Table 3T3 shows the sensitivity, specificity, and positive and negative predictive values for a range of threshold negative symptom dimension scores in predicting poor outcome. A negative symptom score of 13 or greater provided the best combination of sensitivity, specificity, and positive and negative predictive values on predicting poor outcome. Given an intake negative symptom score of 13 or greater, the probability of a poor outcome at 2 years was 63%. If a subject had a negative symptom score of less than 13, the probability of a good outcome was 62%.
Effect of neuroleptic treatment on quality of life
There were no statistically significant correlations between total duration of neuroleptic medication treatment (r values=0.009 to 0.13, df=48, p values >0.36) or duration of atypical neuroleptic treatment (r values=0.03 to 0.16, df=48, p values >0.28) and quality of life measures. When we compared the 11 subjects who had atypical neuroleptic treatment with the other 39 subjects who only had typical neuroleptics, we found no statistically significant differences between the two groups in intake symptom measures, quality of life measures, or total duration of neuroleptic treatment (t values=1.42 to 0.14, df=15 to 24, p values >0.17). Subjects with poor outcome were not any more likely than the rest of the group to have been treated with a typical neuroleptic during the follow-up period χ2=1.05, df=1, p<0.31).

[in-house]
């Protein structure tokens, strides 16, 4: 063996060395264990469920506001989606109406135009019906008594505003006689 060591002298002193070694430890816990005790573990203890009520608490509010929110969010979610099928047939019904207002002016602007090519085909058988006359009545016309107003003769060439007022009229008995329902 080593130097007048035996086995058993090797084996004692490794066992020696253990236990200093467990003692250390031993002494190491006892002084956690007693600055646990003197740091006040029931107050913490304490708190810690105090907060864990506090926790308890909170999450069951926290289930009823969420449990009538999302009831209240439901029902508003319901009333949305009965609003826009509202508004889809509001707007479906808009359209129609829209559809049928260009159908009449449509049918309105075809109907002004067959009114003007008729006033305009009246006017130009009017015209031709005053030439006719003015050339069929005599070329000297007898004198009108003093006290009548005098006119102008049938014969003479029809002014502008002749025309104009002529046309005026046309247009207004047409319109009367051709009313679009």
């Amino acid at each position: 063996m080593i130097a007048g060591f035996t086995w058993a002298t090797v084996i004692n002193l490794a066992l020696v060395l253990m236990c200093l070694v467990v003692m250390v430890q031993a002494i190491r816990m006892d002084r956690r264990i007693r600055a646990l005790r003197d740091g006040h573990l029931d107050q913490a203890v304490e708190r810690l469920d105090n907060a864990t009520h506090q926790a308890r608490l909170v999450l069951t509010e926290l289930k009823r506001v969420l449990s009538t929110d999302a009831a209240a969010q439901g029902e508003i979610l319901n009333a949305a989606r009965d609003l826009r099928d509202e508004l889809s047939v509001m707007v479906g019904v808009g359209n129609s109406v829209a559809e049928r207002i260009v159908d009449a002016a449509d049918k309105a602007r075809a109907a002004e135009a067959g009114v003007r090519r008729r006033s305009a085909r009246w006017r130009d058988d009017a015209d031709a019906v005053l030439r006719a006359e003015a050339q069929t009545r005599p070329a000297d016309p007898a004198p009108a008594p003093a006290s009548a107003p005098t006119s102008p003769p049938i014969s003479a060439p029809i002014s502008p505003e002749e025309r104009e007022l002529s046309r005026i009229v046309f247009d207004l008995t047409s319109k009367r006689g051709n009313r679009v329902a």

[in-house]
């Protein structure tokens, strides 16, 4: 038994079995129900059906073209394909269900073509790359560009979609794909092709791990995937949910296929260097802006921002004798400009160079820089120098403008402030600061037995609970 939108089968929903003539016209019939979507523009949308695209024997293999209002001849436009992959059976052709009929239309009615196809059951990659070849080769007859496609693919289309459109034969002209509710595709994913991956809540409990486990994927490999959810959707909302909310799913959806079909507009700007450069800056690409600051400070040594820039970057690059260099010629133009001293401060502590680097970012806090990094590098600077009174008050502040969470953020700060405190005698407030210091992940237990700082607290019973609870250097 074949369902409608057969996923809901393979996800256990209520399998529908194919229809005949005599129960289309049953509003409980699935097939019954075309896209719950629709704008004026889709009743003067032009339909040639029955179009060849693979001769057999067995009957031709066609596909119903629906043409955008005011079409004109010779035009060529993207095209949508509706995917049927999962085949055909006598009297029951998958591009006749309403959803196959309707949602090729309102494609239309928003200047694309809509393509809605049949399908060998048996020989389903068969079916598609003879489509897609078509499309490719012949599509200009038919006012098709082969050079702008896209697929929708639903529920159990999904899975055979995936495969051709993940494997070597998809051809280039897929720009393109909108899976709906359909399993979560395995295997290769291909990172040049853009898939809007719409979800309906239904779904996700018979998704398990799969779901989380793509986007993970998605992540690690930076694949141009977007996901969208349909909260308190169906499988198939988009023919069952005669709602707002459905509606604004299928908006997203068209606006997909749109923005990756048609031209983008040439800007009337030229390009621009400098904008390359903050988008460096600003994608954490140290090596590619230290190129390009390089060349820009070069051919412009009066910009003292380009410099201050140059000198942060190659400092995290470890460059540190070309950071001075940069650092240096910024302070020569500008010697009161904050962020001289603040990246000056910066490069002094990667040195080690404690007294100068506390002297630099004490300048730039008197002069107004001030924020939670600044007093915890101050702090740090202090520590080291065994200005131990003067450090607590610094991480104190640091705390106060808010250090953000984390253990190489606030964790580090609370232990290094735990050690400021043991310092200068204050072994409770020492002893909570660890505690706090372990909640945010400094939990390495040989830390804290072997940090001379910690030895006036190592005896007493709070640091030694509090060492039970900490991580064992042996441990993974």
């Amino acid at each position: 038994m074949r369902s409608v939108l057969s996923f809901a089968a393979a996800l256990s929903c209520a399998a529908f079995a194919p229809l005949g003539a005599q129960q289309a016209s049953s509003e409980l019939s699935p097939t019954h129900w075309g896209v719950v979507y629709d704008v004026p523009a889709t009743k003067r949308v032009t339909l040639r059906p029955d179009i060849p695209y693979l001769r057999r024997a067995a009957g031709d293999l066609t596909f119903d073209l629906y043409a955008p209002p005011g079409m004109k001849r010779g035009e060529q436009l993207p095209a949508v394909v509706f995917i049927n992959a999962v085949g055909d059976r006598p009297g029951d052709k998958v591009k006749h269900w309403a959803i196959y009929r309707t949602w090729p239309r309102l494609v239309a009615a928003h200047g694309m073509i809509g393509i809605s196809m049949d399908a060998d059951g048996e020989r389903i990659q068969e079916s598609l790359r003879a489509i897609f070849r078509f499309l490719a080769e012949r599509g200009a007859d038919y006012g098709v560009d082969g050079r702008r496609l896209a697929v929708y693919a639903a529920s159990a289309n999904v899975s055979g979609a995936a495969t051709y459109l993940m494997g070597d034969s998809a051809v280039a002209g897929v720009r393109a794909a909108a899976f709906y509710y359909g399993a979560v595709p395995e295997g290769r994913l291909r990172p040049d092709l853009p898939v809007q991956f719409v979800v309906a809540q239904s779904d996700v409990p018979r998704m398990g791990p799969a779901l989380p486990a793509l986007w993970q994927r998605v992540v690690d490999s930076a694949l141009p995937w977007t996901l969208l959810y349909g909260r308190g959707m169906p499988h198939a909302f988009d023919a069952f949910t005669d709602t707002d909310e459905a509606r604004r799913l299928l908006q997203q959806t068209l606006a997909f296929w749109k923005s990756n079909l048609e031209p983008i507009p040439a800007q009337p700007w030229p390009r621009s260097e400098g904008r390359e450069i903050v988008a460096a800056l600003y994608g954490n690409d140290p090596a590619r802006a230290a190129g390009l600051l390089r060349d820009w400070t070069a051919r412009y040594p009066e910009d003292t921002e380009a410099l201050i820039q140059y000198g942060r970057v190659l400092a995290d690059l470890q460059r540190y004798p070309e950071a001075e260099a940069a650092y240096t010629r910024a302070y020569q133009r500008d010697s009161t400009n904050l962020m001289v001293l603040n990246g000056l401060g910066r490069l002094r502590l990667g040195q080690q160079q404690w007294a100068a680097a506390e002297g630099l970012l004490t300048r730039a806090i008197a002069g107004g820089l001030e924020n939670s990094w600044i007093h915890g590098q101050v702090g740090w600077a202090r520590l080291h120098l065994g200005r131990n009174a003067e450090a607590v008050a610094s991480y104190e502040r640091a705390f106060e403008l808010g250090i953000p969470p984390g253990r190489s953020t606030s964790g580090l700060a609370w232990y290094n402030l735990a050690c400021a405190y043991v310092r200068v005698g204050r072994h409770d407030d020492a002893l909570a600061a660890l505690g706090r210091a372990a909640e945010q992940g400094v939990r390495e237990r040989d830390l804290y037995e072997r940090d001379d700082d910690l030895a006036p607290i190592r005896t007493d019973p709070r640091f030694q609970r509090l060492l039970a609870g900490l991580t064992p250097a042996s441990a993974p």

The relationship between symptoms and outcome in schizophrenia has been extensively studied, but the results remain inconclusive (35, 36). In the literature, there is general consensus that symptoms ascertained in the chronic stable state predict concurrent functioning (37—42), i.e., higher residual levels of positive and negative symptoms correlate with poorer functioning. However, findings regarding the predictive value of symptoms ascertained in severely or acutely ill patients have been more mixed. While some investigators have reported that such symptoms do not predict follow-up social disability (1, 38, 43, 44), others have found quite the opposite results (7, 36, 39, 45). Negative symptoms have even been associated with good short-term outcome (2, 46). These conflicting findings may be due, in part, to the fact that the subjects in these studies, although all in an "acute exacerbation," were in different phases of the disease. Furthermore, neuroleptic treatment, which is not uniform across these studies, may also influence the predictive values of symptoms.
Lindenmayer et al. and Kay et al. (2, 46, 47) noted that the prognostic significance of the positive and negative syndromes may carry different meanings at different stages of the illness. Symptoms ascertained in acutely ill recent-onset patients may have better predictive validity than those ascertained during an acute exacerbation in patients who have been ill longer (36). Although the course of schizophrenia is variable, psychotic symptoms tend to become less florid, whereas negative symptoms often predominate the chronic phase (48). Therefore, this natural course of symptoms over time, together with the effect of maintenance neuroleptic treatment, may affect the predictive value of symptoms.